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Some perspectives on the science of climate change

  1. May 23, 2008 #1
    “Climate” is distinguished from “weather”, in that weather is the day-to-day state of the atmosphere and environment, whereas climate is the statistical average of weather patterns over a limited region and a long period (usually, minimum 30 years). A number factors have some influence on variations in the climate in the various regions or zones of the Earth – but it must be noted that none of these changes work (or actually initiate themselves) in isolation.

    The natural climatic systems of the Earth are primarily determined by a dynamic complex of linkages, synergies and interactions among the processes, components and sub-systems of the atmosphere, hydrosphere, lithosphere and biosphere. The hydrosphere in this context includes all of the Earth’s water – oceans, rivers, lakes and the cryosphere (ice caps and snow). The main variables which characterize climate are temperature and precipitation (rainfall), humidity and cloudiness (special disturbances such as droughts and hurricanes are sometimes included). These elements are in turn dependent on the meteorological variables (of weather) – such as insolation (solar radiation), wind speed and direction, ocean surface temperature, etc. To this must be added the variability of the Sun’s radiation and the Earth’s orbit, which result in an extremely complex and dynamic system.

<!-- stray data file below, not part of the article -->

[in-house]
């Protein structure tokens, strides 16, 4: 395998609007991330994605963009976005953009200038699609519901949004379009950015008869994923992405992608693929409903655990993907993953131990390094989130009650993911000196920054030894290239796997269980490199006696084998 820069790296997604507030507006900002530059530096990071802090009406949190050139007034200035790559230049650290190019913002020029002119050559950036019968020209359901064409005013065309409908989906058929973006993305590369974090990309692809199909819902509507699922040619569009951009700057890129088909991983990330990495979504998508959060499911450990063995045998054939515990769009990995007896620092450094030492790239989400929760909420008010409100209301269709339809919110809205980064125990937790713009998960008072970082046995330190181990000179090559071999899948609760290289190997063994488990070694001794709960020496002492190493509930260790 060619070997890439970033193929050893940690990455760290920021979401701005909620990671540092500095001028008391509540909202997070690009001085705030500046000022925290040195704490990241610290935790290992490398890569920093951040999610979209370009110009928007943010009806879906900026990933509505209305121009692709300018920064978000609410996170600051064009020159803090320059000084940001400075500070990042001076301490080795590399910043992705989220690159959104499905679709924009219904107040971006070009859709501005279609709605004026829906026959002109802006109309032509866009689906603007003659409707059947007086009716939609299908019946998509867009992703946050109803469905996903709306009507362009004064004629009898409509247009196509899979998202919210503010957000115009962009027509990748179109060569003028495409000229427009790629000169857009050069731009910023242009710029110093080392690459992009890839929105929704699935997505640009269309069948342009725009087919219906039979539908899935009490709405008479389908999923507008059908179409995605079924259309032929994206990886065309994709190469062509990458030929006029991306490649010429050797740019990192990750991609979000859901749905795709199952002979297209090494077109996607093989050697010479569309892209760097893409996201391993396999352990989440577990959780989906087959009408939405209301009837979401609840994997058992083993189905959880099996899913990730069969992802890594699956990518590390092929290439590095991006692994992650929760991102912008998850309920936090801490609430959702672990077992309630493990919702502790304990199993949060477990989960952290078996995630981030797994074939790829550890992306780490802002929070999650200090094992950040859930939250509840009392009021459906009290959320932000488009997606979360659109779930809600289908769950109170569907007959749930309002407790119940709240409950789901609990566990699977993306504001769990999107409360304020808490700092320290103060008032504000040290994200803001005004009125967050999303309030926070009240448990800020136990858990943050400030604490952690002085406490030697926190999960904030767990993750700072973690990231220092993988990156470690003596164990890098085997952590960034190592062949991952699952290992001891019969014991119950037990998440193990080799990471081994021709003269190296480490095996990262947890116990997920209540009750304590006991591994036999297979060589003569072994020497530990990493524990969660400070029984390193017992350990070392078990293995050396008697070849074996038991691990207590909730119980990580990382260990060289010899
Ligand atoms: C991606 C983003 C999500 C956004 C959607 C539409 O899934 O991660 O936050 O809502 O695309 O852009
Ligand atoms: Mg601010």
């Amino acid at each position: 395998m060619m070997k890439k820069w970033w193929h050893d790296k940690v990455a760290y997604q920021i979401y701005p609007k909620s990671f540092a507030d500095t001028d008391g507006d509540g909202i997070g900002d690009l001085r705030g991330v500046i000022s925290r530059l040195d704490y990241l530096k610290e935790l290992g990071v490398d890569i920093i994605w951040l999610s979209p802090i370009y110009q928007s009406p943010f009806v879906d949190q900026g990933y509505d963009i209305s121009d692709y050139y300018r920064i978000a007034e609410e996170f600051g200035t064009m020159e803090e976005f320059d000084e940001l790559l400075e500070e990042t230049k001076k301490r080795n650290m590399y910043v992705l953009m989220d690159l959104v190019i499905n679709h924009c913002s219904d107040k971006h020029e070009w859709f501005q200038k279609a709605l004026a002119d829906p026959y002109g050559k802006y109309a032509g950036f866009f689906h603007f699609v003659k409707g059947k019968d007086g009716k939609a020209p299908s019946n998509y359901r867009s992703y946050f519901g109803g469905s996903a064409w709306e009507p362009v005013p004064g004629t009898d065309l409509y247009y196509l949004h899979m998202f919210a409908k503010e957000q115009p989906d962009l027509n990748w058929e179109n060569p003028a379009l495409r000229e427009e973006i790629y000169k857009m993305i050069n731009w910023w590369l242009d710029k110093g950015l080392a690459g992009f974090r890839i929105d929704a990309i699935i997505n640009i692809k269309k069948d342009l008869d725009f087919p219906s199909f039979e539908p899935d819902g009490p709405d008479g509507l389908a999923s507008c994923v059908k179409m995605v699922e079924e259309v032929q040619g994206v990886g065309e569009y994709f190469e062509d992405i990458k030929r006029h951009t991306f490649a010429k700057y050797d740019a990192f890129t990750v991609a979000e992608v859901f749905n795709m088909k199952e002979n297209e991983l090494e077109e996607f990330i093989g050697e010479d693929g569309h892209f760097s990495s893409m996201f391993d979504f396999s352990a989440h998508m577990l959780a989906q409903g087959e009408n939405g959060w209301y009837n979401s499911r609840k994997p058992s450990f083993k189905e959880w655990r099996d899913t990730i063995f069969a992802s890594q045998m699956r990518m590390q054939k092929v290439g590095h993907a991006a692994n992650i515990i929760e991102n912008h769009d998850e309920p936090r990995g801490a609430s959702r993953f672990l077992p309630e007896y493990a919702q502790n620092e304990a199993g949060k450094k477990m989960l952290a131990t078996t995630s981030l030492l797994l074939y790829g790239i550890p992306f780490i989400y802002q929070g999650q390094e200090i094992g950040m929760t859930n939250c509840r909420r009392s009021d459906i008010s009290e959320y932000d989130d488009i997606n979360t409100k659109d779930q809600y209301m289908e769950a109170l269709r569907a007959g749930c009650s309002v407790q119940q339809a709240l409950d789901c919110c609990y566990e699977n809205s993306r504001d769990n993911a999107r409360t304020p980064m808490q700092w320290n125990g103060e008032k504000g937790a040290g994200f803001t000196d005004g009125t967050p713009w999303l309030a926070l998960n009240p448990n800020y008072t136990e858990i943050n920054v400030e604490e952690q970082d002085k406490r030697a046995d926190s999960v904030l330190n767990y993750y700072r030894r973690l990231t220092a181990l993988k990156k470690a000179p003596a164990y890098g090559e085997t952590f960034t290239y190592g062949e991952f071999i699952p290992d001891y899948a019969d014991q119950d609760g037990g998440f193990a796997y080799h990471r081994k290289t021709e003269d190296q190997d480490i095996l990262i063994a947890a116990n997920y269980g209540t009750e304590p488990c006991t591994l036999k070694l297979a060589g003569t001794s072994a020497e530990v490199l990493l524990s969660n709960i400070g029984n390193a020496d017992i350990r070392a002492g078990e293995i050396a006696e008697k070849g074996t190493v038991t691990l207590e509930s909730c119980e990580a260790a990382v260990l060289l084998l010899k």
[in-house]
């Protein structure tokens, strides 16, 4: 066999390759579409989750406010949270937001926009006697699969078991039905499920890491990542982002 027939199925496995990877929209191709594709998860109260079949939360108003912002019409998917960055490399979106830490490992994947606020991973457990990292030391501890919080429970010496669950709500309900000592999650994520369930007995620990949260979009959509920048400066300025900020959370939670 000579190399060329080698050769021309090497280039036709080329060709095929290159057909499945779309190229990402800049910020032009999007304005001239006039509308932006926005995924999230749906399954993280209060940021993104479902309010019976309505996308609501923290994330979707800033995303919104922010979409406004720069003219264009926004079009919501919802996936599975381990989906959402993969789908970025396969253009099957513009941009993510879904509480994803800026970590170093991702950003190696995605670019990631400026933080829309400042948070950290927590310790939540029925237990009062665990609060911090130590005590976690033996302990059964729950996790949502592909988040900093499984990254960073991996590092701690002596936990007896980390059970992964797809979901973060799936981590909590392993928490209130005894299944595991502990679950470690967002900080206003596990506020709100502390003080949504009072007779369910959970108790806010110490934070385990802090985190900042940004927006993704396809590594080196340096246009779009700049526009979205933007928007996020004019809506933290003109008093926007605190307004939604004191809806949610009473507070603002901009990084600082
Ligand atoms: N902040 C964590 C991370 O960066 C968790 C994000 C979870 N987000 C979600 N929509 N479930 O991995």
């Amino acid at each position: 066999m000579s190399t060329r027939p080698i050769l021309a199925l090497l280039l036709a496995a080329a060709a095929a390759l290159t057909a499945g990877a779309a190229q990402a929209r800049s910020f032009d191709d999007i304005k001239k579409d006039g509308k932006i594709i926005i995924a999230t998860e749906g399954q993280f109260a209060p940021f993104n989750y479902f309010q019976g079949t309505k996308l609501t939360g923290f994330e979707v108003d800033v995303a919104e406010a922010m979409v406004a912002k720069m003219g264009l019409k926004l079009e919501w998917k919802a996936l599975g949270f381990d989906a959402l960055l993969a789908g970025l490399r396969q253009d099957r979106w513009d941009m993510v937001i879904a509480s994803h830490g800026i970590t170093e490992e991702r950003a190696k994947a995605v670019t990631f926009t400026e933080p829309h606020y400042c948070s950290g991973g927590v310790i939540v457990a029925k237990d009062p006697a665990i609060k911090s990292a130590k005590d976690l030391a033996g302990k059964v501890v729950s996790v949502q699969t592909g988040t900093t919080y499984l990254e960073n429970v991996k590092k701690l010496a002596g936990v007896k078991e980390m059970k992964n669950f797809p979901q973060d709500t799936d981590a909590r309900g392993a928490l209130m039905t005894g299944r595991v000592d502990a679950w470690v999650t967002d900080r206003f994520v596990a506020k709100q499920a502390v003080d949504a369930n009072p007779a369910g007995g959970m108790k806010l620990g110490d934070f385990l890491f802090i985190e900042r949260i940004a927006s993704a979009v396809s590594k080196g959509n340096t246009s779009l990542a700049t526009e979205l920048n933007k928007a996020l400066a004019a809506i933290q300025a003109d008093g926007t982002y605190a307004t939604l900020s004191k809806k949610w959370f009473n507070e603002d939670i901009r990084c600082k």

Thus the climate system is a global complex of linkages and interactions. Inhomogeneities of all scales exist from the very large scale (e.g., 10,000 km) to the very small scale (e.g., 1 mm). This complex system is acted upon by a range of stimuli associated with the Sun, the Moon, and the Earth’s orbit around the sun. The main factors affecting climate change (natural variability) include: (1) Diurnal oscillations, due to the Earth’s rotation; (2) Tidal oscillations, due to gravitational effects of the Sun and Moon, with main periods of 12.4 hr and 24.8 hr; (3) Seasonal oscillations, due to the inclination of the equator to the ecliptic, and to changes in Sun-Earth distance; (4) Synoptic oscillations, caused by Rossby waves, with scales of 1000 km and periods of days; (5) Global oscillations with periods from weeks to months; (6) Inter-annual oscillations with periods ranging from 2 to 5 years, including El Niño/La Niña phenomena in the Pacific; and (7) Secular or long period oscillations with periods ranging from years to tens of thousands of years (the ice ages), likely due to orbital variations.